Basel Universität
Departement für Physik und Astronomie
Departement für Physik und Astronomie

Prof. Dr. Patrick Maletinsky

Associate Professor of Experimental Physics

Department of Physics
University of Basel
Klingelbergstrasse 82
4056 Basel

office: 3.20
tel.: +41 (0)61 207 3763
fax: +41 (0)61 207 3795
research group page:

administrative assistant
Germaine Weaver
Tel.: +41 (0)61 207 3767
Fax: +41 (0)61 207 3795

Short Biography

Patrick Maletinsky was born in 1979 in Baden, AG and grew up in the town of Schaffhausen, Switzerland. He studied Physics at ETH Zurich with stays at the Ecole Normale Supérieure Paris and at JILA in Boulder, Colorado. For his doctoral studies, he returned to ETH Zurich, where he graduated under the supervision of Prof. Atac Imamoglu on optical studies of hyperfine-interactions in individual, self-assembled quantum dots. His doctoral thesis was awarded the Schläfli-prize of the Swiss Academy of Sciences in 2010. From 2008 to 2011, he was a postdoc in the group of Amir Yacoby at Harvard University, where he developed and applied novel, highly precise methods for nanoscale magnetic field sensing. In 2012, Patrick Maletinsky assumed the Georg-H.-Endress-Professorship as an Assistant Professor at the Department of Physics of the University of Basel; he was promoted to Associate Professor in February 2017.

Research Summary

Our research is centered around developing novel sensory tools based on individual quantum systems and on applying these sensors to scientific problems, where more conventional techniques are reaching their limits. The prime example for such sensing systems is a single electron spin, which can be used to image magnetic fields with nanoscale spatial resolution. Our group focusses on applying such techniques to problems in condensed matter physics with a particular focus on mesoscopic systems.

At the moment, the workhorse for our experiments is the Nitrogen-Vacancy (NV) color center in diamond. Over the last decade, NV centers have been established as robust spin systems, which can be coherently manipulated and efficiently read-out using microwave and optical fields. Since these properties are preserved even at room temperature, NV centers form an attractive candidate system for quantum sensing in various environments. Our experiments will thus range from room-temperature studies of non-trivial magnetic structures (such as magnetic vortices) to explorations of exotic electronic states (such as quantum Hall effects) in cryogenic environments.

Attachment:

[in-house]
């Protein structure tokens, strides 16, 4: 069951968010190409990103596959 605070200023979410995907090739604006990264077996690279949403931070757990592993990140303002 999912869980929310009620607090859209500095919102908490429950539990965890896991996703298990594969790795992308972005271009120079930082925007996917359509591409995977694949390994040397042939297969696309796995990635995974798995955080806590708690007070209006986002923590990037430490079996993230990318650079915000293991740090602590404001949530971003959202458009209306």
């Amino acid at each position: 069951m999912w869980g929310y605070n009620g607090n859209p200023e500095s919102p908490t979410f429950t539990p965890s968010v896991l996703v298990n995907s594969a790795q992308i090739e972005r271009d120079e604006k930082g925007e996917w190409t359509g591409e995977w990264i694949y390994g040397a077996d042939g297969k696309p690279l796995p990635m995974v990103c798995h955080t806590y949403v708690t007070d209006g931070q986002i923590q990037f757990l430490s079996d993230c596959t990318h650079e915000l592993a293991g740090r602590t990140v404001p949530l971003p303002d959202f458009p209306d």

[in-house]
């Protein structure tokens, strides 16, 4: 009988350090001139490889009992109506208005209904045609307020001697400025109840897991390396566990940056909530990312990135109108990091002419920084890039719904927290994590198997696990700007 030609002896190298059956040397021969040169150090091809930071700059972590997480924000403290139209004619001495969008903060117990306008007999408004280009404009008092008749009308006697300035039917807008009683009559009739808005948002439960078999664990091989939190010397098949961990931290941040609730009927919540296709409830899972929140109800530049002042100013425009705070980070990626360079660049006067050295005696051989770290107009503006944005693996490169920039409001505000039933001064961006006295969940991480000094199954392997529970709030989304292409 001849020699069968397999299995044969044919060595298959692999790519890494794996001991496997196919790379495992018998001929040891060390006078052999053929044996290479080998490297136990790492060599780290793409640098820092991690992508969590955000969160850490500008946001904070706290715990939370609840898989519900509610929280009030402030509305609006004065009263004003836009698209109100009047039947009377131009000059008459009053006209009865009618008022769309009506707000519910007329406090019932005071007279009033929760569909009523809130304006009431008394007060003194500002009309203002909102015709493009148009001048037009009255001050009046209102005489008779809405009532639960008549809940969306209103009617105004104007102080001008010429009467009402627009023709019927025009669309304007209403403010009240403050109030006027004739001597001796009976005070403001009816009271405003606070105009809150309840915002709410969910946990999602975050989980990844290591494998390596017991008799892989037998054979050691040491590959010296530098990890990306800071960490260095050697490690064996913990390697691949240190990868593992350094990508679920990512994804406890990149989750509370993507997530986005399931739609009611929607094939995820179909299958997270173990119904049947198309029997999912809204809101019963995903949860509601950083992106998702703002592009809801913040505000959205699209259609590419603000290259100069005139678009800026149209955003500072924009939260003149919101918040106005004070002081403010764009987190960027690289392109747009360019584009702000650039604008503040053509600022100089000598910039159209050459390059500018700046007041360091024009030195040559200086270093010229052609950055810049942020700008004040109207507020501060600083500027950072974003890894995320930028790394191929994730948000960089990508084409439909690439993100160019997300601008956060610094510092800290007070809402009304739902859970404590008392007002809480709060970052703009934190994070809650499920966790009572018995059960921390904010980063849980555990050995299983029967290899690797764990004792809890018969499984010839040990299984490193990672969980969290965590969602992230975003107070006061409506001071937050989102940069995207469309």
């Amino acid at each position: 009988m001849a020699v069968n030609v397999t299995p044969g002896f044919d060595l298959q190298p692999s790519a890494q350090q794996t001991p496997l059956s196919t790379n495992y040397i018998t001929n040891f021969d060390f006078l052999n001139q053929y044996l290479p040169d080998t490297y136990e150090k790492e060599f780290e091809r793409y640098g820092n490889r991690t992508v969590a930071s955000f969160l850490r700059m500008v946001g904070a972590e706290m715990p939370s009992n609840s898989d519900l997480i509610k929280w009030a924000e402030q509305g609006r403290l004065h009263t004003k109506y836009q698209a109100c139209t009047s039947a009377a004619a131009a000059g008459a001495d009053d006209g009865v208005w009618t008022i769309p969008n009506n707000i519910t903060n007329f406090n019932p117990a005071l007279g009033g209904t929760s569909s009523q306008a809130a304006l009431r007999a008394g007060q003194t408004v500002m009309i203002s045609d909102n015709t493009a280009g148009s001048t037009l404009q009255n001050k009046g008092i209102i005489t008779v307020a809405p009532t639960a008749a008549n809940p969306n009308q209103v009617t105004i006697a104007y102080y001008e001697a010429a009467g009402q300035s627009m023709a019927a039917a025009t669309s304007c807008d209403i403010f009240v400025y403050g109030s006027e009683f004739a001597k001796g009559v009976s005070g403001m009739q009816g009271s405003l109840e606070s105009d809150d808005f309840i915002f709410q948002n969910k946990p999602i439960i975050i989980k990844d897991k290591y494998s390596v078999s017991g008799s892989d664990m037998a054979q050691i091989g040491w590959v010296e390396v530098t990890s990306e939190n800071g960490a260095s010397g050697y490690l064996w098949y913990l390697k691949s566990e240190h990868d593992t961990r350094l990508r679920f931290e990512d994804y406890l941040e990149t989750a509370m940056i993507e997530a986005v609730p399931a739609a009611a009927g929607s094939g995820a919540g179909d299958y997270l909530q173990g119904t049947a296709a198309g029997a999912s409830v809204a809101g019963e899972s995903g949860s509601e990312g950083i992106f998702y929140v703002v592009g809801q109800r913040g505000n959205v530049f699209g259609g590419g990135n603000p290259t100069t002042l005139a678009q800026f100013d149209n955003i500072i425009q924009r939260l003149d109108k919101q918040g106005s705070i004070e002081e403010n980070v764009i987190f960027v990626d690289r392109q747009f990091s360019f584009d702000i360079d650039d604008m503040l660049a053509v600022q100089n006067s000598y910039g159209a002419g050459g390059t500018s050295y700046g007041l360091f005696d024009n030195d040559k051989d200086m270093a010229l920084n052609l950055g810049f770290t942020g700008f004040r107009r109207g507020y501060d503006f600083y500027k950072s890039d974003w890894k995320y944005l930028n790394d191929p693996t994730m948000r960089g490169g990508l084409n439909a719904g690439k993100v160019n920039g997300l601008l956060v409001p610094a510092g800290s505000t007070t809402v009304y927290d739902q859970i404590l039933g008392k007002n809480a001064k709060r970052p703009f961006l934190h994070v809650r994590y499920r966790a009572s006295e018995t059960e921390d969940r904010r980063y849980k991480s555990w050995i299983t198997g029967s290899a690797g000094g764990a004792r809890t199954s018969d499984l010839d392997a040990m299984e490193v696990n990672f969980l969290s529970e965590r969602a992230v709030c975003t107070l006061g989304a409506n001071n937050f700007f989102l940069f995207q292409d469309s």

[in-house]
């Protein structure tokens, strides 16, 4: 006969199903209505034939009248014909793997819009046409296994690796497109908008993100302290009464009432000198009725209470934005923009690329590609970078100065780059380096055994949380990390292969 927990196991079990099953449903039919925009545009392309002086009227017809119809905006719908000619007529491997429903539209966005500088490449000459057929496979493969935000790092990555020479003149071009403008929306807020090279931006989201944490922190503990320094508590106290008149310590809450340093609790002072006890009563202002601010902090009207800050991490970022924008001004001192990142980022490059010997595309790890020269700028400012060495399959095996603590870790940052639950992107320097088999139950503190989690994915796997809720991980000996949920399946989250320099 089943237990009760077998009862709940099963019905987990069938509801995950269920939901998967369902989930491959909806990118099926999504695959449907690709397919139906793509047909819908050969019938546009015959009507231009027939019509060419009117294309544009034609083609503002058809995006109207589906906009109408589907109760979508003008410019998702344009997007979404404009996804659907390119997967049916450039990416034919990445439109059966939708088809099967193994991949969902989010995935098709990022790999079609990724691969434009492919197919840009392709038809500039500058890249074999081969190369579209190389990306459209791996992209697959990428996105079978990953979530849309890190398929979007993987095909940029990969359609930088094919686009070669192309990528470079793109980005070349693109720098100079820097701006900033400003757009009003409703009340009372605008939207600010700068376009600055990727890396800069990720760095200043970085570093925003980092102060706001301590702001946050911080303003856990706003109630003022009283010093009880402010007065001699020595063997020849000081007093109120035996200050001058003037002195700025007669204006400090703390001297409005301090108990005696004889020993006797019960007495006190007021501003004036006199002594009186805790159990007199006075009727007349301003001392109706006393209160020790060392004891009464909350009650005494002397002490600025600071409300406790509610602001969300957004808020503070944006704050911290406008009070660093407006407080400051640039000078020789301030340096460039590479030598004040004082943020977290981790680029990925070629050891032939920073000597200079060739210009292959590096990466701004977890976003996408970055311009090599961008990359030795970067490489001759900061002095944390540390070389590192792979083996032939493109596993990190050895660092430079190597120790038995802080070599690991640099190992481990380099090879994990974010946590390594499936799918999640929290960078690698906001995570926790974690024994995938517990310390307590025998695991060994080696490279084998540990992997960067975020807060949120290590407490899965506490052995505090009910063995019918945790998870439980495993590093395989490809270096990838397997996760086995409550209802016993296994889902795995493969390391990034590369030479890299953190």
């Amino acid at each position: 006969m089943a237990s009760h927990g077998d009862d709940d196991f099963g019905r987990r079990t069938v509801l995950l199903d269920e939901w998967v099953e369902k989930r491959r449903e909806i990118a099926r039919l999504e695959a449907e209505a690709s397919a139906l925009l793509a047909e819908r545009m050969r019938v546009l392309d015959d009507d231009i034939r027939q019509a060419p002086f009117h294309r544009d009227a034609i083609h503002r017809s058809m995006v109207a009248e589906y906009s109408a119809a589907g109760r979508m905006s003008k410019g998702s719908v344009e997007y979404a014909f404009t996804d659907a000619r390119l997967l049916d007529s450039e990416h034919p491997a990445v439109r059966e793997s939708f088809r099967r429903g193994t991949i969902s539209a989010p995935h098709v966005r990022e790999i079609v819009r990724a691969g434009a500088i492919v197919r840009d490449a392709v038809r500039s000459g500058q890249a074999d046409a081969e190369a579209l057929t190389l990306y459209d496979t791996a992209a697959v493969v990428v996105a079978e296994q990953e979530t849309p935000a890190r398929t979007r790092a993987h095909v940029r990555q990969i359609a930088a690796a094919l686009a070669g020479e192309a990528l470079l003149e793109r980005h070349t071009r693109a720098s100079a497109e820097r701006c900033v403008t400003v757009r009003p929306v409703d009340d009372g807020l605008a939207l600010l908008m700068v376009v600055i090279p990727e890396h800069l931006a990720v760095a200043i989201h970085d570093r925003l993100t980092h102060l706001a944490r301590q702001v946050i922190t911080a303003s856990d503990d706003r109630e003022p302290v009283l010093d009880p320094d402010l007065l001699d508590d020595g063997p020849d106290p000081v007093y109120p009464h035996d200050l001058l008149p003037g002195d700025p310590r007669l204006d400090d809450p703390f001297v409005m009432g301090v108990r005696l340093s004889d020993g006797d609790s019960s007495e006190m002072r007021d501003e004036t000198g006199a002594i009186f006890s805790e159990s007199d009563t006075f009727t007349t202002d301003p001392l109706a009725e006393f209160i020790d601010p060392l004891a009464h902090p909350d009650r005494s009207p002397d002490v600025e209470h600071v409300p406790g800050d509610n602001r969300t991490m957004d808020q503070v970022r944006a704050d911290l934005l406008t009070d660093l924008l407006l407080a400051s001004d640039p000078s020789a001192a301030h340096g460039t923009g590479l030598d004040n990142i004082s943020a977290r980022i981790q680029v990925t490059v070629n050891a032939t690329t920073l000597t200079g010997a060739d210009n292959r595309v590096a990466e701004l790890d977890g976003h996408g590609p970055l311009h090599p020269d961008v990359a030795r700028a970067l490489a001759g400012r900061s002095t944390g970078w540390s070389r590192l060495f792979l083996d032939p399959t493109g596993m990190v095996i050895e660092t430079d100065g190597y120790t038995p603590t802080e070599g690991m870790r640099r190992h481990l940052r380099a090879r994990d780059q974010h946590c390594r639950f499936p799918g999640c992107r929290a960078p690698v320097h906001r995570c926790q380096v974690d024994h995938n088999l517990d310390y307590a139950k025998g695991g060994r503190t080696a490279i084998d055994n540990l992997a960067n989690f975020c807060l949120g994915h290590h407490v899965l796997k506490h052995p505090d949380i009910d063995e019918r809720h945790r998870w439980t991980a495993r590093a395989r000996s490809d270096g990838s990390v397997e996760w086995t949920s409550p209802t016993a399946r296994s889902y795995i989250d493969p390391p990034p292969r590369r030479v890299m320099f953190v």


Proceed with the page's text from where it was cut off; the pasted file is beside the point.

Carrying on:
Selected Publications

  1. A robust scanning diamond sensor for nanoscale imaging with single nitrogen-vacancy centers
    P. Maletinsky, S. Hong, M. S. Grinolds, B. Hausmann, M. D. Lukin, R. L. Walsworth, M. Loncar, A. Yacoby
    Nature Nanotechnology 7, 320 (2012).
  2. Integrated diamond networks for quantum nanophotonics
    B. J. M. Hausmann, B. Shields, Q. Quan, P. Maletinsky, M. McCutcheon, J. T. Choi, T. M. Babinec, A. Kubanek, A. Yacoby, M. Lukin, M. Loncar
    Nano Letters 12, 1578 (2012).
  3. Quantum control of proximal spins using nanoscale magnetic resonance imaging
    M. S. Grinolds , P. Maletinsky , S. Hong , M. D. Lukin, R. L. Walsworth, A. Yacoby
    Nature Physics 7, 687 (2011).
  4. Anomalous Hanle Effect due to Optically Created Transverse Overhauser Field in Single InAs/GaAs Quantum Dots
    O. Krebs, P. Maletinsky, T. Amand, B. Urbaszek, A. Lematre, P. Voisin, X. Marie, A. Imamoglu
    Phys. Rev. Lett. 104, 056603 (2010).
  5. Breakdown of the nuclear-spin-temperature approach in quantum-dot demagnetization experiments
    P. Maletinsky, M. Kroner, A. Imamoglu
    Nature Physics 5, 407 (2009).
  6. Dynamics of Quantum Dot Nuclear Spin Polarization Controlled by a Single Electron
    P. Maletinsky, A. Badolato, A. Imamoglu
    Phys. Rev. Lett. 99, 056804 (2007).